Friday, August 22, 2014

"Why is there a nun in this picture?!"

My husband and I don't always see eye to eye.  It may just be that men and women are wired so differently, but this story taught me just how differently he sees things.

I recently purchased a new painting for our living room.  It was a bit brave of me because I didn't get my husband's opinion on it first.  But I loved it and knew it would go well with the furniture and colors in the room.

The picture is of an empty birdcage.  A singing bird sits on a nearby blossoming branch.  In the background there is a dragonfly and a butterfly.  It really spoke to my heart about freedom and empty nests and being joyful.


The trouble was, it had a small flaw in it, so if I took it home to try it out, I couldn't take it back.  It was sold "as is" and not returnable.  My interior design consultant (daughter Andrea) was with me and agreed it was a good find on clearance.  Better yet, the flaw garnered an extra discount on it!

So we bravely took it home and hung it up before hubby got home.  Let's just say he wasn't thrilled with it and asked, "Why birds?  Who likes birds?"  Andrea answered, "Mom does!"  He looked at me as if for the first time, so I pointed to the living room window... to the bird bath and feeder in our front yard.  "Yes, that's why I feed them," I answered him.

I think he might have continued the "discussion," but Andrea piped up, "And I like it, too."  He must have felt out-numbered because he dropped the subject and left the room.

But not for long.  He walked back in a few minutes later and looked at the painting again from across the room.  He stood there with a bewildered look on his face and asked, "But why is there a nun in this picture?!"  Andrea and I looked at him, then at each other.  Then we looked at the painting and back at him.  "Where?" we asked, perplexed.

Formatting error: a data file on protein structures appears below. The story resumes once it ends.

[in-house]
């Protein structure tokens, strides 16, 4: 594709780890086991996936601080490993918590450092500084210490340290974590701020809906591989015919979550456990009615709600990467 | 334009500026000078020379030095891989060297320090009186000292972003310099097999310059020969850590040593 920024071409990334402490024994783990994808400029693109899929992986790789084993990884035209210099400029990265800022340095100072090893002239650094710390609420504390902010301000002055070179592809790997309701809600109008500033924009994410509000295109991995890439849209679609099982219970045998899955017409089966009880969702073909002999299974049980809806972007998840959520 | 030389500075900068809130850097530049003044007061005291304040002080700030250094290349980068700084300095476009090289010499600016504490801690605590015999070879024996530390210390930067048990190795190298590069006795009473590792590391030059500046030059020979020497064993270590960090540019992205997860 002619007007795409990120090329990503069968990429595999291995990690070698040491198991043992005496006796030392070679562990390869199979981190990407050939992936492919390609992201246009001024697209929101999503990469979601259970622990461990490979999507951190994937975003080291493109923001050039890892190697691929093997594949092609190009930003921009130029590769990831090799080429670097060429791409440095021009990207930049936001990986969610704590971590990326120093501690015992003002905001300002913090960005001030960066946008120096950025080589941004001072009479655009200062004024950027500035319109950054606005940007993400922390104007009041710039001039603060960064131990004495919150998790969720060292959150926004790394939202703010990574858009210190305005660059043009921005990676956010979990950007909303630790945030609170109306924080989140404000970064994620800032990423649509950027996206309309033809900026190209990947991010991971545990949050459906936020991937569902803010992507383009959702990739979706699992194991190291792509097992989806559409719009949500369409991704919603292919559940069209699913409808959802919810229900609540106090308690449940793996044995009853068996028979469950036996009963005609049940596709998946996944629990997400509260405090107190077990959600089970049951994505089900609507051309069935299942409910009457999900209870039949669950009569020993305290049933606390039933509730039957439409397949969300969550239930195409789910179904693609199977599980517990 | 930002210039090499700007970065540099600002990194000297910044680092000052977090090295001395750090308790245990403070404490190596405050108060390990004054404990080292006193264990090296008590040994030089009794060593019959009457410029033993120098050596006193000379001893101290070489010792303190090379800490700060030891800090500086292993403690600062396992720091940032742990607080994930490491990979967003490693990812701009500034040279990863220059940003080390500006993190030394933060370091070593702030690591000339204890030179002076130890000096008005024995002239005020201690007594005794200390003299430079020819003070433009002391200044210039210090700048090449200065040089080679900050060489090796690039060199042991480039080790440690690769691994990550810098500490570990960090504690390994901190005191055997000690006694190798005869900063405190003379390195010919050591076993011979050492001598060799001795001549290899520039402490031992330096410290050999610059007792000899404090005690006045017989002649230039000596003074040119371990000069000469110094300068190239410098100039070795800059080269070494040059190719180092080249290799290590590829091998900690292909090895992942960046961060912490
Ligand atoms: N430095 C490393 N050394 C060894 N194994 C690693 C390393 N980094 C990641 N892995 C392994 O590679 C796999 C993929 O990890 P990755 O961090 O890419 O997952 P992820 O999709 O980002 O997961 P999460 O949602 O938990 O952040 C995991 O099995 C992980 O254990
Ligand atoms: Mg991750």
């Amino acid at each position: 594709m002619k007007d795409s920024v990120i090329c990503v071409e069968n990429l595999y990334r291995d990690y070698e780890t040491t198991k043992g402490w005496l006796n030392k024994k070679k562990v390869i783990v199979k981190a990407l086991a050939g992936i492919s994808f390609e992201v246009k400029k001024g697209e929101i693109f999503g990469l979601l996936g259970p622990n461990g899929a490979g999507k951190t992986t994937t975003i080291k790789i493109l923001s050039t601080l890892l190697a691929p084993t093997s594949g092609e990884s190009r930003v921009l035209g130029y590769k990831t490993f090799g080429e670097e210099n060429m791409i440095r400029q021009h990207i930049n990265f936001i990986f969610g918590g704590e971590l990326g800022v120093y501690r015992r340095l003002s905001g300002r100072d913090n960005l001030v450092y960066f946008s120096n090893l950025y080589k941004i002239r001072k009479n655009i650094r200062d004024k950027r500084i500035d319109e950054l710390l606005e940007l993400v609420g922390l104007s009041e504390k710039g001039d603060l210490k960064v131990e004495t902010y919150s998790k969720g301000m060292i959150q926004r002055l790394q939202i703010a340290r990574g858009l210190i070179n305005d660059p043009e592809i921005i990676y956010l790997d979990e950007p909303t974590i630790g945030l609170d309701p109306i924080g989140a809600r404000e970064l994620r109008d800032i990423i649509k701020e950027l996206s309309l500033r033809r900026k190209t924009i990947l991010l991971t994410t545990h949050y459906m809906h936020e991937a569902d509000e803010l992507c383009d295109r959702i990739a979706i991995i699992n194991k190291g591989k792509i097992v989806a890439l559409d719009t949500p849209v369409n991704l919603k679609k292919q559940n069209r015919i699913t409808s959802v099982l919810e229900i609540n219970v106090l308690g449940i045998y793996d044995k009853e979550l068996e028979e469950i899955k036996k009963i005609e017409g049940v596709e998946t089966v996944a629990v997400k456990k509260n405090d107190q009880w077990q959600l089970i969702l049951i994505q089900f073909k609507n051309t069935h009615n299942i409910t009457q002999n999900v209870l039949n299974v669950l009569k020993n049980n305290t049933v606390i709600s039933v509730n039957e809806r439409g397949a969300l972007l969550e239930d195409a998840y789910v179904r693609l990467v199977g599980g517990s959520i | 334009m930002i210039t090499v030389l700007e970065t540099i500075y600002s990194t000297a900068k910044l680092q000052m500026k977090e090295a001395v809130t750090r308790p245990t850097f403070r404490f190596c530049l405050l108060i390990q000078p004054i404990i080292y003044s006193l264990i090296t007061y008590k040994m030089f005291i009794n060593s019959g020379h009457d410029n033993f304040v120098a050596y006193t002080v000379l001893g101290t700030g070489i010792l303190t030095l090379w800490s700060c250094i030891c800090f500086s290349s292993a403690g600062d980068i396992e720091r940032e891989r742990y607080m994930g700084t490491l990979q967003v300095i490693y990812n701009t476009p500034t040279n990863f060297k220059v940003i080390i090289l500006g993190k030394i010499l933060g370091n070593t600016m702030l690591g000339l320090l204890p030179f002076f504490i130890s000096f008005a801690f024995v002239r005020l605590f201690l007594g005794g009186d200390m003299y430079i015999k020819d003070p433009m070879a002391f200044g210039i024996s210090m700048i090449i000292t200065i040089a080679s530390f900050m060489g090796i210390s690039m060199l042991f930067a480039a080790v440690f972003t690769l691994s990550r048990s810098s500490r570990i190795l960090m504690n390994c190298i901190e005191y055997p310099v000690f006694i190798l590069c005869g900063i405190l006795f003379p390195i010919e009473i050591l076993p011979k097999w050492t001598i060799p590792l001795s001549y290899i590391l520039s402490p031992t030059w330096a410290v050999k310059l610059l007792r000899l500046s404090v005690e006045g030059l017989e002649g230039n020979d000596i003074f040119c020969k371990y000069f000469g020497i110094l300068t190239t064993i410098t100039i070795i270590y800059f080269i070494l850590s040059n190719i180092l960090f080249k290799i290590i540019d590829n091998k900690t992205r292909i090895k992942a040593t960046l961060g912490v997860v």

He walked over and pointed to the blue and black and white butterfly.  As Andrea and I gazed at it we could slowly see the butterfly morph into a thin nun holding her skirt out slightly and her shadow stretching out behind her.  "Oh!  There!" we said in amazement.


Can you see the nun now?  It's as if she is far below the cage and branch.


It still amazes me that he saw an obscure figure before seeing the obvious butterfly.  But somehow it helps me understand our times of miscommunication.  That painting serves as a daily reminder that even though we may seldom see eye to eye, it truly helps to at least try to see the other person's viewpoint.

Post-script:
In my living room redecorating I also moved my grandmother's picture of Jesus of Nazareth (see "The Praying Savior" poem about it and photo that I posted on July 29, 2012). I still have it and may find a different place for it someday.  But I needed a change of scenery, so I put a simple floral wall sculpture in its place.  Tom complained that now we don't have enough religious art in that room.  I had to refrain from pointing out that at least we have the "nun picture."  :)

(See also "Summer Day" poem and photo posted on July 27, 2012 about the picture that I removed to hang this new one.)